Four months after @PresidentialSelfieGirls got off to an accidental start with New Jersey Gov. Chris Christie, Addy and Emma Nozell have taken selfies with all 22 candidates.
Or 23, if you count Harvard University professor Lawrence Lessig, who is struggling to get noticed as a Democratic contender.
The teenagers from Merrimack, New Hampshire, are missing only Jim Webb, the former U.S. senator from Virginia, who dropped out of the Democratic primary before he got a chance to pose with them – though they have become friends on Twitter and have promised him homemade pumpkin bread should he return to the state for a selfie.
"I couldn’t have asked for a better summer for my kids," their mother, Wendy Thomas, said. "They've learned so much."
Her daughters not only got close enough to the candidates for the selfies, but heard where they stood on issues. The young women lean toward the Democrats, but their mother wants them to vote for a candidate, not a party. Both she and her husband, Marc Nozell, are registered as independents.
Thomas set some ground rules for the selfie hunt. They had to dress nicely and be respectful. No funny faces, no signs and no selfie sticks.
"A selfie stick is just pushing it," Thomas said.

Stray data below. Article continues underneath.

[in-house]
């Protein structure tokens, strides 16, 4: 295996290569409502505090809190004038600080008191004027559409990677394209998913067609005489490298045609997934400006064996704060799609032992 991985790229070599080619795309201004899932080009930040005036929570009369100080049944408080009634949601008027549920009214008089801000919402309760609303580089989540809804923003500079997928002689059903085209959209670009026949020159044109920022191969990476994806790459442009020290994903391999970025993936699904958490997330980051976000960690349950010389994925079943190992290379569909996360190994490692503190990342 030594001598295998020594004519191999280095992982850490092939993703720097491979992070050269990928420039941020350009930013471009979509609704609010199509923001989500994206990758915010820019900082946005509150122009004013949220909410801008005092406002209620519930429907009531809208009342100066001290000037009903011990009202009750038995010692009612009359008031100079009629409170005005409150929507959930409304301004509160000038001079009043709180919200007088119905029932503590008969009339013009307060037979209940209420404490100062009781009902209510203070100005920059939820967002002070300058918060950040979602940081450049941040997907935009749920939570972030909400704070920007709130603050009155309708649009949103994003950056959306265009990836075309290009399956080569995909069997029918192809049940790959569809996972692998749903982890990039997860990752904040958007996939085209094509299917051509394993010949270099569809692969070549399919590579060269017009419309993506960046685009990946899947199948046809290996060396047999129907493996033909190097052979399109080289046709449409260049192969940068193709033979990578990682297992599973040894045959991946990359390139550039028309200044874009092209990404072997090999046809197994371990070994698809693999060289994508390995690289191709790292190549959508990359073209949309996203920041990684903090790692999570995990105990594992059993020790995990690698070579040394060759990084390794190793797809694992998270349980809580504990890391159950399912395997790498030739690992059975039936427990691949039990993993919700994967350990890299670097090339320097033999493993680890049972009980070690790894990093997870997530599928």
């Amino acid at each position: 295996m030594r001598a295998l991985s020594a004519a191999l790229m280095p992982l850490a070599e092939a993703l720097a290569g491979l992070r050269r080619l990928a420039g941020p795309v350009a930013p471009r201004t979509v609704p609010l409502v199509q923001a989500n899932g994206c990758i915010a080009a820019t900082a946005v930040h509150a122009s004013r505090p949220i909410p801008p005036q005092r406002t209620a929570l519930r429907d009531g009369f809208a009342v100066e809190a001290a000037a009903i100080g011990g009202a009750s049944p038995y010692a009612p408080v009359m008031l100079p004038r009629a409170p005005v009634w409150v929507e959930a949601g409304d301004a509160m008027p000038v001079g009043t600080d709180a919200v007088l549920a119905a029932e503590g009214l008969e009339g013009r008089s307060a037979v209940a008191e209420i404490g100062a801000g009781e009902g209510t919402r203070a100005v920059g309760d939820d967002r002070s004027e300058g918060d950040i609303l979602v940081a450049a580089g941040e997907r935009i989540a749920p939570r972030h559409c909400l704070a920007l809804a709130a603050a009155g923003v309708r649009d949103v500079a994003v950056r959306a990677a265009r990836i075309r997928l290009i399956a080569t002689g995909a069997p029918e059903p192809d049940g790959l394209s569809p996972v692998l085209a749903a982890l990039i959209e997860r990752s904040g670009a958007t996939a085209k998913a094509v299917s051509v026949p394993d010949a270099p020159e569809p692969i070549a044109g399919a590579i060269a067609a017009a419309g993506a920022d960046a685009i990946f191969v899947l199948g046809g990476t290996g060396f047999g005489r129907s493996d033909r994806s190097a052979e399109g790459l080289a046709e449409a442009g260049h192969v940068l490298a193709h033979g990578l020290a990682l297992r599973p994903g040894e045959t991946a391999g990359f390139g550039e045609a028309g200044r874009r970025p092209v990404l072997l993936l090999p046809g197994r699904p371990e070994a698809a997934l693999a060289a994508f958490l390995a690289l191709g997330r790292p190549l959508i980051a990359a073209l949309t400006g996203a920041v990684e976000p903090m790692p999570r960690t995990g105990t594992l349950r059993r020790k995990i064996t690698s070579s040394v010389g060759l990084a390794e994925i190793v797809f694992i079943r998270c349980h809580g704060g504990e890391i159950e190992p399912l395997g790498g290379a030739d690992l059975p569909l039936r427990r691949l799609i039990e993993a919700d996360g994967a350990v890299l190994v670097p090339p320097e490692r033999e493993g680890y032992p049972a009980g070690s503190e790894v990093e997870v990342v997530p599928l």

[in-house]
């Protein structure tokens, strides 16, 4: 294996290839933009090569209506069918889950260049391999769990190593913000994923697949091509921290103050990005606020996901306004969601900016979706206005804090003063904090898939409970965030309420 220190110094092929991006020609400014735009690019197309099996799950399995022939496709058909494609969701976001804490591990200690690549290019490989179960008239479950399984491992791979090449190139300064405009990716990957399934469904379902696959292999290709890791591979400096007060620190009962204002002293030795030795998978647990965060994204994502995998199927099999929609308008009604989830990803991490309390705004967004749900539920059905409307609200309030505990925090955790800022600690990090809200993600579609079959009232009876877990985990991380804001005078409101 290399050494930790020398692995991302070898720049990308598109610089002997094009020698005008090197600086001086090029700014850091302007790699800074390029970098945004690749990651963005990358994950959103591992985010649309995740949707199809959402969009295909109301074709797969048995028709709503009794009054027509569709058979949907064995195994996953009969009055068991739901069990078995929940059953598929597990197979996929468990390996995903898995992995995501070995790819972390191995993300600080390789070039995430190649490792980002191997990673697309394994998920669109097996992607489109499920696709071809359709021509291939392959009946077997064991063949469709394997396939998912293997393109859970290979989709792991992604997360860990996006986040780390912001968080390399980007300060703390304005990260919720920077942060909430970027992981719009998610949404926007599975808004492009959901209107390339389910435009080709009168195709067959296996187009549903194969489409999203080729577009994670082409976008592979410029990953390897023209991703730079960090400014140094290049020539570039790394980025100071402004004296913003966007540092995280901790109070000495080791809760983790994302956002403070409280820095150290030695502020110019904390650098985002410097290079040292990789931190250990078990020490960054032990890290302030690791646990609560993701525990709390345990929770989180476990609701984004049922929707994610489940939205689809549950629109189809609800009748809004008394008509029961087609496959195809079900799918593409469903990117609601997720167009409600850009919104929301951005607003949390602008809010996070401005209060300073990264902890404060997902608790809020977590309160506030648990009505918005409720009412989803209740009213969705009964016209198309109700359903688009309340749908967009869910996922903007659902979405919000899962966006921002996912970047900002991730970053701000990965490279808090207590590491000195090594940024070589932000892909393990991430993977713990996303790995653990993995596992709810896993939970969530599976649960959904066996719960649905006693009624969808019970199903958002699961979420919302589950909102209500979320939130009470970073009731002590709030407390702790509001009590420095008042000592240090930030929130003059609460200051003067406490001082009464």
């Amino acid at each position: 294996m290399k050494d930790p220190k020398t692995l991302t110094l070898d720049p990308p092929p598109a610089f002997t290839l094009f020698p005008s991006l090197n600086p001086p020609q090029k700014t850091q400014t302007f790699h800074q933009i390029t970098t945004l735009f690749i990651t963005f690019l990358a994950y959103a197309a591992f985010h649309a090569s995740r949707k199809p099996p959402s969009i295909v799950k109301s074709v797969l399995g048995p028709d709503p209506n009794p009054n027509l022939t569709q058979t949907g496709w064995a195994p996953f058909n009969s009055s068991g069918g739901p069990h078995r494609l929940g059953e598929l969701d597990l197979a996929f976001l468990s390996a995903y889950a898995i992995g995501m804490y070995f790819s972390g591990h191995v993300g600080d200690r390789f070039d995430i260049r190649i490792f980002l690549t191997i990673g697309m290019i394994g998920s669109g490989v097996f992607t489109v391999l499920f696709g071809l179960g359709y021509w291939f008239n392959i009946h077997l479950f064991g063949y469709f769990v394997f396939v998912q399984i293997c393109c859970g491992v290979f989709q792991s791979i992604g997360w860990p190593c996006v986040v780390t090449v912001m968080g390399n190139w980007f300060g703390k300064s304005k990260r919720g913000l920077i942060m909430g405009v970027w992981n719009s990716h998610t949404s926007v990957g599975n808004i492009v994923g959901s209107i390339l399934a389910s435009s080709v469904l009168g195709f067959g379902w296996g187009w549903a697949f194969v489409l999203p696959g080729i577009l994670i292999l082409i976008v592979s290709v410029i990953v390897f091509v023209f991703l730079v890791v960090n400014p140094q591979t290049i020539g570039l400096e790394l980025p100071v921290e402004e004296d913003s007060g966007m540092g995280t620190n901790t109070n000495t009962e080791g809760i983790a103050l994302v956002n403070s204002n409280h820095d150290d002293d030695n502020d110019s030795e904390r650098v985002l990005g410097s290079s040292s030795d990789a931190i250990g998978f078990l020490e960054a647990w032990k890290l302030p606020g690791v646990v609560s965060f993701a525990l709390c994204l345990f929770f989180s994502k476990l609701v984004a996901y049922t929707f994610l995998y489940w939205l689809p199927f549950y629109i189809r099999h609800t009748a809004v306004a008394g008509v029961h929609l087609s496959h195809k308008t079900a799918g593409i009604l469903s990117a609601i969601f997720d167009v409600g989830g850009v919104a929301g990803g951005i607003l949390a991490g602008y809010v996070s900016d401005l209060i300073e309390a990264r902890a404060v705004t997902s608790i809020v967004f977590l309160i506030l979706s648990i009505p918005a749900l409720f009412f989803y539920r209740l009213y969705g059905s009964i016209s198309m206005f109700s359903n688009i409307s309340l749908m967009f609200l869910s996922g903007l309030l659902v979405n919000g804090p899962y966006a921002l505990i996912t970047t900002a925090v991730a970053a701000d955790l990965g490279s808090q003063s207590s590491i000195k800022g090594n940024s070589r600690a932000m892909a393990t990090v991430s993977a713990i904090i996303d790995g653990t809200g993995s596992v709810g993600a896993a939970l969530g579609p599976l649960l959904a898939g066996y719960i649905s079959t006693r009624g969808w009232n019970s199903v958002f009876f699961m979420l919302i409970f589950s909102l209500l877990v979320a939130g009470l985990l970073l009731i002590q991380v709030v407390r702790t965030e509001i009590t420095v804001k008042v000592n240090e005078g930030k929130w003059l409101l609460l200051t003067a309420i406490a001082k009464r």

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Next up is a @PresidentialSelfieGirls endorsement, expected in early November, which will be promoted on social media. Addy will turn 18 in time to vote in the general election, though not in the primaries.
In the meantime, here are some of their observations from the campaign trail.
Former Florida Gov. Jeb Bush did poorly during the first Republican primary debate but was in command at a town hall meeting in Merrimack, animated and talkative, they said.
"We were really impressed by that," Emma, 15, said.
Former Secretary of State Hillary Clinton is the same in private as she is in public, Emma said. They met with her twice, once back stage at a New Hampshire campaign event where they were able to chat with her and get her autograph.
Former Arkansas Gov. Mike Huckabee was perhaps the biggest surprise. His selfie was the last of the 22 and at first they were disappointed he would have that honor because they disagreed with him on the treatment of gays and lesbians and other social issues.
"He comes across as angry and headstrong, but when you talk to him personally – 'Oh, you're funny and nice,'" Addy said.
Donald Trump was probably the toughest to get because he is so popular and has so much security, Emma said.
"At the beginning it was a lot different because they had to actually work for these selfies," said Thomas, the executive director of The New Hampshire Challenge, an organization for families with disabilities. Once they got attention from the media, the candidates started inviting them to events.
Their father, who works at HP, takes photograhs for a hobby.
As for a favorite selfie? "All of them are my favorite just because any of them could be president," Addy said. "It's just amazing to have a selfie with the next president."